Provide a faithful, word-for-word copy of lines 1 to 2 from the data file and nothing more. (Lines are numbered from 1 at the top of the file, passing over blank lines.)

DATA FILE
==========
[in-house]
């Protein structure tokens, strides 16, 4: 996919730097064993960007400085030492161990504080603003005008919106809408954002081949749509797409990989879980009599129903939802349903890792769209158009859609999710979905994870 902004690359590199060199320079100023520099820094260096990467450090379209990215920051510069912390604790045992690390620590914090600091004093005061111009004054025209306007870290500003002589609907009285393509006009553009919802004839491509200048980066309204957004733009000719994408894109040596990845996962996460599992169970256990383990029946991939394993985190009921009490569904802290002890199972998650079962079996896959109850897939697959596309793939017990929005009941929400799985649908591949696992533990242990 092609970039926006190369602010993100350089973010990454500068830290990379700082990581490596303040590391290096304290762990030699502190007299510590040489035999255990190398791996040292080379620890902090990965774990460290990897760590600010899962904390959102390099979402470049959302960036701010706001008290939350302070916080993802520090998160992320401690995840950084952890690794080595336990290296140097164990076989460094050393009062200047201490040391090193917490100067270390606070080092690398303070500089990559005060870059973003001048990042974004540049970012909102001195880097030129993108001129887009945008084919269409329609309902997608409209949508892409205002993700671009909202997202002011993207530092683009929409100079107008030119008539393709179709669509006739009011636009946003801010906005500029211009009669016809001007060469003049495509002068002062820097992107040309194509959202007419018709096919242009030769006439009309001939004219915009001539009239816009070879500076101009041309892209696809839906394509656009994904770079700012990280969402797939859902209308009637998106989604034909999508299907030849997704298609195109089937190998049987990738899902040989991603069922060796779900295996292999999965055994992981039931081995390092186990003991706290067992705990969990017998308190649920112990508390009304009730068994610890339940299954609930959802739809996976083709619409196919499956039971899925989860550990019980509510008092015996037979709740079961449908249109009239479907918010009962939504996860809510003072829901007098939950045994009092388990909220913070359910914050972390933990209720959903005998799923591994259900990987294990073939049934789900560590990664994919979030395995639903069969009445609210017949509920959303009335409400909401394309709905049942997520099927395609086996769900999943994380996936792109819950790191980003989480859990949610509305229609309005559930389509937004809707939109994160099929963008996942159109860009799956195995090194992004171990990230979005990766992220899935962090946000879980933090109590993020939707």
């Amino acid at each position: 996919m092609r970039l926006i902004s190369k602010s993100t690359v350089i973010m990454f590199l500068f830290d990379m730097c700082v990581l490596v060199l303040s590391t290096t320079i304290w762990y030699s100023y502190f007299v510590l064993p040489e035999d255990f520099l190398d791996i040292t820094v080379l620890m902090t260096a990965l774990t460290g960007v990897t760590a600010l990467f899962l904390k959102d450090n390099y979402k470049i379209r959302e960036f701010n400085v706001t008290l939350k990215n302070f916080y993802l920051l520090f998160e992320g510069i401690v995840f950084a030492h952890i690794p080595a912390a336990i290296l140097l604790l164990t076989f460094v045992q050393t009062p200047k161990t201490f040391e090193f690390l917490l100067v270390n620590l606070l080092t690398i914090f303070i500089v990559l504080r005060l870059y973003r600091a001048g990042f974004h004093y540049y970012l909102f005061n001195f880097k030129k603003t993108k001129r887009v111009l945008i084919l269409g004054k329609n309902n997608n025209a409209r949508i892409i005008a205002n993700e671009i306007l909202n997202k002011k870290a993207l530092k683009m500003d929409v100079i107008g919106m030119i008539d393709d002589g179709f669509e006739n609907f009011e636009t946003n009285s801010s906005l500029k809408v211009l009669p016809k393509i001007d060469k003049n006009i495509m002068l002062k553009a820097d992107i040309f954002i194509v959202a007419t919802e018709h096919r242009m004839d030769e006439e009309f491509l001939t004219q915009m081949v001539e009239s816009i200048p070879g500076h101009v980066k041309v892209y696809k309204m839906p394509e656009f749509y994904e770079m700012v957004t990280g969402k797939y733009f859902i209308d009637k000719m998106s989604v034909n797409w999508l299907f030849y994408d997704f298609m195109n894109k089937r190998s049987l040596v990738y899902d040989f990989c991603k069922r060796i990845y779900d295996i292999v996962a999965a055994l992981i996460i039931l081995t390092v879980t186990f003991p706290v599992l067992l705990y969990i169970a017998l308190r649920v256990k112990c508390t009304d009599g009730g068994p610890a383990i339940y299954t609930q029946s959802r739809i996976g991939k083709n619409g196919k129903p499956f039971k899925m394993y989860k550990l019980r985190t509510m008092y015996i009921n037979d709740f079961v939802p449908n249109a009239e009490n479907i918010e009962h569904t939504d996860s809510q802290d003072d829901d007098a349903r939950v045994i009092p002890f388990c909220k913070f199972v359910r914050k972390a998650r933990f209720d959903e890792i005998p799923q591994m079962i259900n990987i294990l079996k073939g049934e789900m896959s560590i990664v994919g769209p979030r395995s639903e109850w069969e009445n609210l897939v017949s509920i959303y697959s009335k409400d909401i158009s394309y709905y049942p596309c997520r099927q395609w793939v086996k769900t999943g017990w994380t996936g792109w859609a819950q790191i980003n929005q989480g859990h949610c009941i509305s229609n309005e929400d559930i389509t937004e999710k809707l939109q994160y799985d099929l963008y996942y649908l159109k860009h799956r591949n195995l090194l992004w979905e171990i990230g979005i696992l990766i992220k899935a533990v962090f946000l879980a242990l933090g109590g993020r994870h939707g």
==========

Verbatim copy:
[in-house]
């Protein structure tokens, strides 16, 4: 996919730097064993960007400085030492161990504080603003005008919106809408954002081949749509797409990989879980009599129903939802349903890792769209158009859609999710979905994870 902004690359590199060199320079100023520099820094260096990467450090379209990215920051510069912390604790045992690390620590914090600091004093005061111009004054025209306007870290500003002589609907009285393509006009553009919802004839491509200048980066309204957004733009000719994408894109040596990845996962996460599992169970256990383990029946991939394993985190009921009490569904802290002890199972998650079962079996896959109850897939697959596309793939017990929005009941929400799985649908591949696992533990242990 092609970039926006190369602010993100350089973010990454500068830290990379700082990581490596303040590391290096304290762990030699502190007299510590040489035999255990190398791996040292080379620890902090990965774990460290990897760590600010899962904390959102390099979402470049959302960036701010706001008290939350302070916080993802520090998160992320401690995840950084952890690794080595336990290296140097164990076989460094050393009062200047201490040391090193917490100067270390606070080092690398303070500089990559005060870059973003001048990042974004540049970012909102001195880097030129993108001129887009945008084919269409329609309902997608409209949508892409205002993700671009909202997202002011993207530092683009929409100079107008030119008539393709179709669509006739009011636009946003801010906005500029211009009669016809001007060469003049495509002068002062820097992107040309194509959202007419018709096919242009030769006439009309001939004219915009001539009239816009070879500076101009041309892209696809839906394509656009994904770079700012990280969402797939859902209308009637998106989604034909999508299907030849997704298609195109089937190998049987990738899902040989991603069922060796779900295996292999999965055994992981039931081995390092186990003991706290067992705990969990017998308190649920112990508390009304009730068994610890339940299954609930959802739809996976083709619409196919499956039971899925989860550990019980509510008092015996037979709740079961449908249109009239479907918010009962939504996860809510003072829901007098939950045994009092388990909220913070359910914050972390933990209720959903005998799923591994259900990987294990073939049934789900560590990664994919979030395995639903069969009445609210017949509920959303009335409400909401394309709905049942997520099927395609086996769900999943994380996936792109819950790191980003989480859990949610509305229609309005559930389509937004809707939109994160099929963008996942159109860009799956195995090194992004171990990230979005990766992220899935962090946000879980933090109590993020939707």